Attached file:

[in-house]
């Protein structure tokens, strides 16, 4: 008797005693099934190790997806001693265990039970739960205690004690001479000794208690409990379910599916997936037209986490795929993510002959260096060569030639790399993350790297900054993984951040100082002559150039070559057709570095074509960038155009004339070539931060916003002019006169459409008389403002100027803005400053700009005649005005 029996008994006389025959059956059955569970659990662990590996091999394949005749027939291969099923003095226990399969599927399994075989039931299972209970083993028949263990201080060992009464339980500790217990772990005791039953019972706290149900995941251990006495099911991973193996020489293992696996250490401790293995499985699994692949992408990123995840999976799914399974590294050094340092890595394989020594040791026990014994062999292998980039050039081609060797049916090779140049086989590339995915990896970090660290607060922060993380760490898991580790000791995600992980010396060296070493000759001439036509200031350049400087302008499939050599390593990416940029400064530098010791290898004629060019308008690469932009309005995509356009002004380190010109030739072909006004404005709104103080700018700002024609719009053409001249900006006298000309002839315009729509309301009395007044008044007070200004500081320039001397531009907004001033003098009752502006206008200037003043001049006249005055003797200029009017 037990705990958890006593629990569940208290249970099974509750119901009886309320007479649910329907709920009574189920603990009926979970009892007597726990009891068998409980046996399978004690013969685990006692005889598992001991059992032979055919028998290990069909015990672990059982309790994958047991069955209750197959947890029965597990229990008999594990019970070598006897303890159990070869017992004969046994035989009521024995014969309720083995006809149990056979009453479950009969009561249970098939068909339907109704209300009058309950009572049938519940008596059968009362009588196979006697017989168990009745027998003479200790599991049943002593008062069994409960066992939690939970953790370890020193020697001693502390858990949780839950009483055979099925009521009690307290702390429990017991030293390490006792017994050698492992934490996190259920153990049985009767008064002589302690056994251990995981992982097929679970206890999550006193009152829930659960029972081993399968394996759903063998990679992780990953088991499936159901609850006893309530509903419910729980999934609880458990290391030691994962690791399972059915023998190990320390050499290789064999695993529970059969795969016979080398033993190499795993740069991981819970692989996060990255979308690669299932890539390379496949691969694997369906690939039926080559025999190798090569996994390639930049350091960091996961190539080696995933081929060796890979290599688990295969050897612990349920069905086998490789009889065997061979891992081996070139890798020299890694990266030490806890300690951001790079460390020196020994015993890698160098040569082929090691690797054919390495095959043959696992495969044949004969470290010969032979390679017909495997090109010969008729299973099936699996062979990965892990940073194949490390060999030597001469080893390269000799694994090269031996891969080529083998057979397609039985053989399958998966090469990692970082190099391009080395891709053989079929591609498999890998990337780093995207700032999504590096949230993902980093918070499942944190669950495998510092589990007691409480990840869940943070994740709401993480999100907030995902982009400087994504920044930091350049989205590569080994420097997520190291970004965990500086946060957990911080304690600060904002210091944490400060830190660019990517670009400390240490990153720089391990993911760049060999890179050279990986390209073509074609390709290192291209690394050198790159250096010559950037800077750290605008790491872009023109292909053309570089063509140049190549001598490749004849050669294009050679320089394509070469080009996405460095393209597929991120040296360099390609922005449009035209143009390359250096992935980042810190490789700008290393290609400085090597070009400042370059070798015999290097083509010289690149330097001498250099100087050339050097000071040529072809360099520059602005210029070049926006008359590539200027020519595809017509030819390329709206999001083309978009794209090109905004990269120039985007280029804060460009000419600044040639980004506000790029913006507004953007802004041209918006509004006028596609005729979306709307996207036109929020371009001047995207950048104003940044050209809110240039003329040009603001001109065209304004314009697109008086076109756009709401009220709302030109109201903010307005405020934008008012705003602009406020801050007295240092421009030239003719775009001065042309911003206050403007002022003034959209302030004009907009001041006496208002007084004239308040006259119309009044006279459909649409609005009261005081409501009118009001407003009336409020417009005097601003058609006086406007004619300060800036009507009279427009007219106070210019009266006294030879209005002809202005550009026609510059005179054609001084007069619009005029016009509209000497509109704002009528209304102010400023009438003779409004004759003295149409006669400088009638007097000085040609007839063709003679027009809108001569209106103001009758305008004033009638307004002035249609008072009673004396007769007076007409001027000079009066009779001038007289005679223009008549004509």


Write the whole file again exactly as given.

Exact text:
[in-house]
């Protein structure tokens, strides 16, 4: 008797005693099934190790997806001693265990039970739960205690004690001479000794208690409990379910599916997936037209986490795929993510002959260096060569030639790399993350790297900054993984951040100082002559150039070559057709570095074509960038155009004339070539931060916003002019006169459409008389403002100027803005400053700009005649005005 029996008994006389025959059956059955569970659990662990590996091999394949005749027939291969099923003095226990399969599927399994075989039931299972209970083993028949263990201080060992009464339980500790217990772990005791039953019972706290149900995941251990006495099911991973193996020489293992696996250490401790293995499985699994692949992408990123995840999976799914399974590294050094340092890595394989020594040791026990014994062999292998980039050039081609060797049916090779140049086989590339995915990896970090660290607060922060993380760490898991580790000791995600992980010396060296070493000759001439036509200031350049400087302008499939050599390593990416940029400064530098010791290898004629060019308008690469932009309005995509356009002004380190010109030739072909006004404005709104103080700018700002024609719009053409001249900006006298000309002839315009729509309301009395007044008044007070200004500081320039001397531009907004001033003098009752502006206008200037003043001049006249005055003797200029009017 037990705990958890006593629990569940208290249970099974509750119901009886309320007479649910329907709920009574189920603990009926979970009892007597726990009891068998409980046996399978004690013969685990006692005889598992001991059992032979055919028998290990069909015990672990059982309790994958047991069955209750197959947890029965597990229990008999594990019970070598006897303890159990070869017992004969046994035989009521024995014969309720083995006809149990056979009453479950009969009561249970098939068909339907109704209300009058309950009572049938519940008596059968009362009588196979006697017989168990009745027998003479200790599991049943002593008062069994409960066992939690939970953790370890020193020697001693502390858990949780839950009483055979099925009521009690307290702390429990017991030293390490006792017994050698492992934490996190259920153990049985009767008064002589302690056994251990995981992982097929679970206890999550006193009152829930659960029972081993399968394996759903063998990679992780990953088991499936159901609850006893309530509903419910729980999934609880458990290391030691994962690791399972059915023998190990320390050499290789064999695993529970059969795969016979080398033993190499795993740069991981819970692989996060990255979308690669299932890539390379496949691969694997369906690939039926080559025999190798090569996994390639930049350091960091996961190539080696995933081929060796890979290599688990295969050897612990349920069905086998490789009889065997061979891992081996070139890798020299890694990266030490806890300690951001790079460390020196020994015993890698160098040569082929090691690797054919390495095959043959696992495969044949004969470290010969032979390679017909495997090109010969008729299973099936699996062979990965892990940073194949490390060999030597001469080893390269000799694994090269031996891969080529083998057979397609039985053989399958998966090469990692970082190099391009080395891709053989079929591609498999890998990337780093995207700032999504590096949230993902980093918070499942944190669950495998510092589990007691409480990840869940943070994740709401993480999100907030995902982009400087994504920044930091350049989205590569080994420097997520190291970004965990500086946060957990911080304690600060904002210091944490400060830190660019990517670009400390240490990153720089391990993911760049060999890179050279990986390209073509074609390709290192291209690394050198790159250096010559950037800077750290605008790491872009023109292909053309570089063509140049190549001598490749004849050669294009050679320089394509070469080009996405460095393209597929991120040296360099390609922005449009035209143009390359250096992935980042810190490789700008290393290609400085090597070009400042370059070798015999290097083509010289690149330097001498250099100087050339050097000071040529072809360099520059602005210029070049926006008359590539200027020519595809017509030819390329709206999001083309978009794209090109905004990269120039985007280029804060460009000419600044040639980004506000790029913006507004953007802004041209918006509004006028596609005729979306709307996207036109929020371009001047995207950048104003940044050209809110240039003329040009603001001109065209304004314009697109008086076109756009709401009220709302030109109201903010307005405020934008008012705003602009406020801050007295240092421009030239003719775009001065042309911003206050403007002022003034959209302030004009907009001041006496208002007084004239308040006259119309009044006279459909649409609005009261005081409501009118009001407003009336409020417009005097601003058609006086406007004619300060800036009507009279427009007219106070210019009266006294030879209005002809202005550009026609510059005179054609001084007069619009005029016009509209000497509109704002009528209304102010400023009438003779409004004759003295149409006669400088009638007097000085040609007839063709003679027009809108001569209106103001009758305008004033009638307004002035249609008072009673004396007769007076007409001027000079009066009779001038007289005679223009008549004509």